However, it arrived before me, and I find I must deal with it, though not in the same degree. Well, actually, I don’t have to deal with it, because I don’t respond to it much. I’m the bad guy among development workers. I’ve taken back garden kits from women who would not work to feed their families, and given the kits to women who would. They have never see the like. Probably does not earn me friends among those circles. But Man Of Peace Development is in Mali to develop food security. We are not wasting our time and investment with people who are not willing to work to become food secure, and leave the drip kit hang in their shed, like it was a freebie handout to horde. Lady, you may be angry I took the garden kit back, but if your anger means another Ladies children will no longer be malnourished, and thus developmentally stunted for life, I choose her children’s future health, free from the effects of infant stunting for the next 60 years of their lives, over your tender ego. Life’s a bitch for some people. Some people make wise choices, some do not. And I don’t mind being a bitch in food security, and community development either. Truth is, this has been done very discretely, with leaders in villages informed. What helps is we are not leaving the village altogether, merely changing who we work with in the village. This helps. Village leaders understand some people you can’t work with. Do we understand this as development workers?
I have three men who have been key to my survival and success in Mali. They are friends, not paid staff or co-workers. Their insight and wisdom has kept me out of trouble, alive, informed, with a roof over our head, and healthy. They are the poorest of the poor. Earning about $50 a month, though for one of them, that would be optimistic. The poor are my companions, not the middle or upper class.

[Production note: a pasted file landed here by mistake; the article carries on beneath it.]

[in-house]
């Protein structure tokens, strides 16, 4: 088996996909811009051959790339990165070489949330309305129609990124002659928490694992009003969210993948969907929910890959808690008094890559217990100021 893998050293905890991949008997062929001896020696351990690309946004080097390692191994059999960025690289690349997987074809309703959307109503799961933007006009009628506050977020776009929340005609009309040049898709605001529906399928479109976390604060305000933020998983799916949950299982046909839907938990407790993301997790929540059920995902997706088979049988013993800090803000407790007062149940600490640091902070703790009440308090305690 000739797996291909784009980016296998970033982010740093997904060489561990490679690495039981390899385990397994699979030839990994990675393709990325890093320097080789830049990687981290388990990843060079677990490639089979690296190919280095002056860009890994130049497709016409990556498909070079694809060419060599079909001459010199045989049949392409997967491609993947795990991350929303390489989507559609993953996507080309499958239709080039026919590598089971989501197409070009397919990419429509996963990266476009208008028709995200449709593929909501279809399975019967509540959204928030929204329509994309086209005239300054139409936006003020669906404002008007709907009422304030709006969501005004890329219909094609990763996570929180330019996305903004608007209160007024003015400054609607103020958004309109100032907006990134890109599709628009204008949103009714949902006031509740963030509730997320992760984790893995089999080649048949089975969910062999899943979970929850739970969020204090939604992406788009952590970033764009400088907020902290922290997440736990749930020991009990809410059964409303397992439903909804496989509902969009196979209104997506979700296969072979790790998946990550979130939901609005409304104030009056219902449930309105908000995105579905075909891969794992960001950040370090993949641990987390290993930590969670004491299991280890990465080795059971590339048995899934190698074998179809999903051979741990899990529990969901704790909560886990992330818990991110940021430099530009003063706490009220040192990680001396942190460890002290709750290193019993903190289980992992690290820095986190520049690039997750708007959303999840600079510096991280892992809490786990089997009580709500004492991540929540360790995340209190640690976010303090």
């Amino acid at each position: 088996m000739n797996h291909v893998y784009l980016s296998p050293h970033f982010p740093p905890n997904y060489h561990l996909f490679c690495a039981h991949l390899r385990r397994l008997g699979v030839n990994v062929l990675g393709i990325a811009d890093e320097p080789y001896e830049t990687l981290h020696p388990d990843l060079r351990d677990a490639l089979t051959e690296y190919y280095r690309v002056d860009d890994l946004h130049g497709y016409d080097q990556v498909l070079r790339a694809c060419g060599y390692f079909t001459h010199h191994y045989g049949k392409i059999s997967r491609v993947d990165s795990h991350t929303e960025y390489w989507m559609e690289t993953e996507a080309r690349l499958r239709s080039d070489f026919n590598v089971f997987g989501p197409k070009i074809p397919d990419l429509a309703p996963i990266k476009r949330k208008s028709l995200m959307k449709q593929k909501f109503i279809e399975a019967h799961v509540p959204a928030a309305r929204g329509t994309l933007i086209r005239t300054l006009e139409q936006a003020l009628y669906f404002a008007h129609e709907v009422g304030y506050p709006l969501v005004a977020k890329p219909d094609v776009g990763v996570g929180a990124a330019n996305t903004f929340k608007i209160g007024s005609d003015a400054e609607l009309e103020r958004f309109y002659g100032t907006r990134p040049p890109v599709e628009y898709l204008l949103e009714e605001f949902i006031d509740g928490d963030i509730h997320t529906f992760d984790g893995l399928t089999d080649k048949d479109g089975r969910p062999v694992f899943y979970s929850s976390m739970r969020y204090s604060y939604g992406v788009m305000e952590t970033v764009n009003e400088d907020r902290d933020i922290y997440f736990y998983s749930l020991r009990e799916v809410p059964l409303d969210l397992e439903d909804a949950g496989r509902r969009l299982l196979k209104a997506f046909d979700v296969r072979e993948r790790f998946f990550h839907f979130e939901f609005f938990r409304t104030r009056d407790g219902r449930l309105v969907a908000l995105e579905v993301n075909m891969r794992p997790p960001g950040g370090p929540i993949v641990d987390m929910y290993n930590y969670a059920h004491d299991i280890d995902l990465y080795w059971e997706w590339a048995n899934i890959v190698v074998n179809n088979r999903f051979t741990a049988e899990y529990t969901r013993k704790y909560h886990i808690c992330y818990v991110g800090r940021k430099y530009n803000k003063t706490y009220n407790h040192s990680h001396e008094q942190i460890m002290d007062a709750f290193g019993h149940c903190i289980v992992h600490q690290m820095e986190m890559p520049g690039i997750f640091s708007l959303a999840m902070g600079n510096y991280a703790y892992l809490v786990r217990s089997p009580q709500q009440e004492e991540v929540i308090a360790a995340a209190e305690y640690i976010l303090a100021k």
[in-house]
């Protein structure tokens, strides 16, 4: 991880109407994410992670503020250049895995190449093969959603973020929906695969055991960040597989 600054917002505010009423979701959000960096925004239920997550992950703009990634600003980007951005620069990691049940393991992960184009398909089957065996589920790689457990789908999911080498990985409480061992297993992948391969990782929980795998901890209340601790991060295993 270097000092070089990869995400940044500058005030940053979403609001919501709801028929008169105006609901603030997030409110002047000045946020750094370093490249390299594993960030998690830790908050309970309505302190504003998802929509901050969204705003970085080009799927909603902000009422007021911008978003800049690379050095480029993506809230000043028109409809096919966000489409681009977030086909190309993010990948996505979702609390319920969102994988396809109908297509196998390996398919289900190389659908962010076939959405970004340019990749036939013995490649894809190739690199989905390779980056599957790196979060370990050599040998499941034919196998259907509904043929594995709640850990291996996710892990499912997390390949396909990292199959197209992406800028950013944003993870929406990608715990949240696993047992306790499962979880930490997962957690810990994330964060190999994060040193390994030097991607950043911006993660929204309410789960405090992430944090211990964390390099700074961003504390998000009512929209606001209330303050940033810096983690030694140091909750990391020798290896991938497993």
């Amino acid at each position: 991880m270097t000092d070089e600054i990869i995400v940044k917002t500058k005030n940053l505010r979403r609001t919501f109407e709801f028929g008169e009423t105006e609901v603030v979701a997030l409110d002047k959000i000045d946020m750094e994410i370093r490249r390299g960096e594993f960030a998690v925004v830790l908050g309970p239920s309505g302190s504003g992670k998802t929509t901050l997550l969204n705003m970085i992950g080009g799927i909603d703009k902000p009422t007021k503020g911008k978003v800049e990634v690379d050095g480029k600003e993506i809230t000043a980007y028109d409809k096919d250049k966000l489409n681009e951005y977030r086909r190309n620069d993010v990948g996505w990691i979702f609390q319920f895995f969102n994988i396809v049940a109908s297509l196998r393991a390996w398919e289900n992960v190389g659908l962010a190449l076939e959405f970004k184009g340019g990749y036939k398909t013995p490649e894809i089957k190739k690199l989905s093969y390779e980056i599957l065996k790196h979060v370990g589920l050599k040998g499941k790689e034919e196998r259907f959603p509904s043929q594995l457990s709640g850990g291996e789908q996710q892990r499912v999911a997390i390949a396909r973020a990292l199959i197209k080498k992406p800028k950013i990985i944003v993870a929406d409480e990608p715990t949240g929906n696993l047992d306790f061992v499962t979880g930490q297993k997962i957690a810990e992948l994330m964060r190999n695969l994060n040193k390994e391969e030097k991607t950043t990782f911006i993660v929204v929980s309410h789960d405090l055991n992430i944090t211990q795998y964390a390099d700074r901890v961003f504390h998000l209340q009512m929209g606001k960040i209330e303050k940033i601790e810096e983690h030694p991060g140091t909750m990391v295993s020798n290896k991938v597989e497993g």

They watch out for me. So much so they even guide me where to eat. As you know, we do not have house staff, and eat local dishes most of the time. One of these friends called me to a meeting with three elderly men who were concerned for our health, because my wife and I eat different than any westerner they have ever seen. One of the elderly men saw us eating at a street side vendor and told a few other old guys. They agreed they needed to speak with one of my friends to explain their concern. They called me in, with the purpose of tell me which street side food vendors we could from, and which ones to avoid.
“She is clean in reparation, that other one beside her is not. We even get sick if we eat her food.” they warn me.
One friend has asked for as much as $35,000 US investment. The other two, over the past five years, have asked for nothing. This is new to me. I have never experienced this before in my over 20 years of floating my boat in Africa. I will give all three a gift when I get home to Mali, as a thank you for watching my empty place.
My life has been in their hands. The hands of men who have little materially, but are full of trust, wisdom, and faithfulness. They have graciously chosen to extend it to my wife and me.
So, my Canadian friends, as I am slowly disappearing into a Malian fog. Therefore, over the next few weeks remember this. It’s me, not you.
I could arrogantly say I am getting some kind of “drunk” to go spend time with my fools in Mali. But the truth is, they probably are getting drunk to put up with me.
My story – We are off working with the poorest, and most neglected people on earth. It is a gift to have this life, no matter how challenging these transitions are.
Madame Ballo’s Story – She is a woman who takes MOPD’s partnership, and now works to feed her children healthily.
The other story – That other one, we tried, but she does not want to.
Such is life, everywhere, and even I, the Invisible Humanitarian, can’t change it.